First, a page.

Integrative Biology | Meyer Lab

Corvallis (OR), Aug 2016

Brooded larvae of Favia fragum produced in our research aquariums.

Closeup showing symbionts already present in 1-d-old larvae of F. fragum (brown spots).

Planula larva of F. fragum under white light (left) and fluorescence microscopy (right), showing natural green fluorescence of these larvae.

Corvallis (Oregon), 2013

Recruits of Pocillopora damicornis, produced at OSU and still growing in our tanks along with parental colonies. Using fluorescence microscopy to visualize green fluorescent proteins (naturally produced by corals), we monitor growth by counting the number of polyps. Each recruit began as a single polyp; images shown at approximately 3 months post-settlement.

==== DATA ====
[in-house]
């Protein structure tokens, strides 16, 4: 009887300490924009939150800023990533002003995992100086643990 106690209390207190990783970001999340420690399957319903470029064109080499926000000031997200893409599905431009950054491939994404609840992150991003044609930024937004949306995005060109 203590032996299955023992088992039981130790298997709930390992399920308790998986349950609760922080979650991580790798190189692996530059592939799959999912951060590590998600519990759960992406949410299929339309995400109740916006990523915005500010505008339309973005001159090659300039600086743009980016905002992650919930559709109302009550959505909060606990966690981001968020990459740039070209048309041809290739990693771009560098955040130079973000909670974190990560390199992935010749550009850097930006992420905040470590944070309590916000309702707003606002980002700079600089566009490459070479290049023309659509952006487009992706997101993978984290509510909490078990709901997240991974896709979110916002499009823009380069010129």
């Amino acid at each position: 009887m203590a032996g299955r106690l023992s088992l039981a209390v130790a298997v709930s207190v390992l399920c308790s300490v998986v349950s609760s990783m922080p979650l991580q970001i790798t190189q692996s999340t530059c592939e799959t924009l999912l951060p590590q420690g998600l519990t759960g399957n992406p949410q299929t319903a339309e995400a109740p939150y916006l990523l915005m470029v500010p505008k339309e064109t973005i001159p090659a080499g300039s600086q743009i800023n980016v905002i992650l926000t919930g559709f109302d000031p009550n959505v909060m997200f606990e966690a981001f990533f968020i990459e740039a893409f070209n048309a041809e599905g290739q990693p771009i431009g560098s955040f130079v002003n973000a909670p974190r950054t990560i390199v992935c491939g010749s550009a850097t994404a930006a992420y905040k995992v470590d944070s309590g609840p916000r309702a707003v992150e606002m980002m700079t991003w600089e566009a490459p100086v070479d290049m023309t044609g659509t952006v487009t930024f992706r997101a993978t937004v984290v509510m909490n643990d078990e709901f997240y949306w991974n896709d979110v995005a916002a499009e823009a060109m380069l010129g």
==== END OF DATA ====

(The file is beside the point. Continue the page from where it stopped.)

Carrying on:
Abu Dhabi (UAE), Sep 2013

Favia pallida, showing diversity in color morphs.

Variation in bleaching responses of F. pallida colonies during summer bleaching conditions.

New culture facilities at OSU, Sep 2012

450L growout tanks (2x)

90L breeding tanks (12x)

Flower Garden Banks (Texas), Aug 2012

Orbicella franksi spawning

Pseudodiploria strigosa spawning

Madracis auretenra at FGB

M. auretenra up close with polyps extended

Previous work at Orpheus Island (Australia), Nov 2009

Acropora millepora

Collecting spawn from individual colonies

Naturally fluorescent planula larvae

Newly settled recruits (juveniles)